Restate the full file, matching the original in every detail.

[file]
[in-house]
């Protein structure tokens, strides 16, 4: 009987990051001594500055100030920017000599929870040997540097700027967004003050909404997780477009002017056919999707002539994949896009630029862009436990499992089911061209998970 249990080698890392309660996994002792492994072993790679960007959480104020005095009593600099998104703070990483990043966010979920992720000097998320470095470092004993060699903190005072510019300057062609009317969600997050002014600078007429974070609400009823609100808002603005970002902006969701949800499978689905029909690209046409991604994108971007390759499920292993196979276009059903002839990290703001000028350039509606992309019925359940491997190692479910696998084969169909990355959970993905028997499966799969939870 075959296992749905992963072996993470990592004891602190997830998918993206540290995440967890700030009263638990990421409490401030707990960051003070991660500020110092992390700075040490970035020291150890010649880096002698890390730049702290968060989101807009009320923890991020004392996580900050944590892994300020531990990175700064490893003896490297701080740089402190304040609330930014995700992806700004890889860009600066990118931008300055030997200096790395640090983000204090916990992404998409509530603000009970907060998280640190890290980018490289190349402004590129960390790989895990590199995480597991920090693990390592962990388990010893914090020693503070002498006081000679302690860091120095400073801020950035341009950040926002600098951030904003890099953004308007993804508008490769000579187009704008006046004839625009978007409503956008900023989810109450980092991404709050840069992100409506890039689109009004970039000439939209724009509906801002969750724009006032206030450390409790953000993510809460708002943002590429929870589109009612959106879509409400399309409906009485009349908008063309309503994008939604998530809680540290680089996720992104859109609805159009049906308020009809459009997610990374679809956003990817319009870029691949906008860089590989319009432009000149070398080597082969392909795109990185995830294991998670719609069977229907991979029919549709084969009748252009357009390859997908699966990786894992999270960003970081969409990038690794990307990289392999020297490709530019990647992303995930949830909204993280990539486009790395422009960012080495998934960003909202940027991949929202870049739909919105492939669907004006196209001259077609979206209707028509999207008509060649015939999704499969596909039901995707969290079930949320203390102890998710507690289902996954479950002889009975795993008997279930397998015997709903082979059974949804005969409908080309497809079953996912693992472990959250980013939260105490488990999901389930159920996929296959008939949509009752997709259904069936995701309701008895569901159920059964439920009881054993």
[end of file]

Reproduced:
[in-house]
């Protein structure tokens, strides 16, 4: 009987990051001594500055100030920017000599929870040997540097700027967004003050909404997780477009002017056919999707002539994949896009630029862009436990499992089911061209998970 249990080698890392309660996994002792492994072993790679960007959480104020005095009593600099998104703070990483990043966010979920992720000097998320470095470092004993060699903190005072510019300057062609009317969600997050002014600078007429974070609400009823609100808002603005970002902006969701949800499978689905029909690209046409991604994108971007390759499920292993196979276009059903002839990290703001000028350039509606992309019925359940491997190692479910696998084969169909990355959970993905028997499966799969939870 075959296992749905992963072996993470990592004891602190997830998918993206540290995440967890700030009263638990990421409490401030707990960051003070991660500020110092992390700075040490970035020291150890010649880096002698890390730049702290968060989101807009009320923890991020004392996580900050944590892994300020531990990175700064490893003896490297701080740089402190304040609330930014995700992806700004890889860009600066990118931008300055030997200096790395640090983000204090916990992404998409509530603000009970907060998280640190890290980018490289190349402004590129960390790989895990590199995480597991920090693990390592962990388990010893914090020693503070002498006081000679302690860091120095400073801020950035341009950040926002600098951030904003890099953004308007993804508008490769000579187009704008006046004839625009978007409503956008900023989810109450980092991404709050840069992100409506890039689109009004970039000439939209724009509906801002969750724009006032206030450390409790953000993510809460708002943002590429929870589109009612959106879509409400399309409906009485009349908008063309309503994008939604998530809680540290680089996720992104859109609805159009049906308020009809459009997610990374679809956003990817319009870029691949906008860089590989319009432009000149070398080597082969392909795109990185995830294991998670719609069977229907991979029919549709084969009748252009357009390859997908699966990786894992999270960003970081969409990038690794990307990289392999020297490709530019990647992303995930949830909204993280990539486009790395422009960012080495998934960003909202940027991949929202870049739909919105492939669907004006196209001259077609979206209707028509999207008509060649015939999704499969596909039901995707969290079930949320203390102890998710507690289902996954479950002889009975795993008997279930397998015997709903082979059974949804005969409908080309497809079953996912693992472990959250980013939260105490488990999901389930159920996929296959008939949509009752997709259904069936995701309701008895569901159920059964439920009881054993």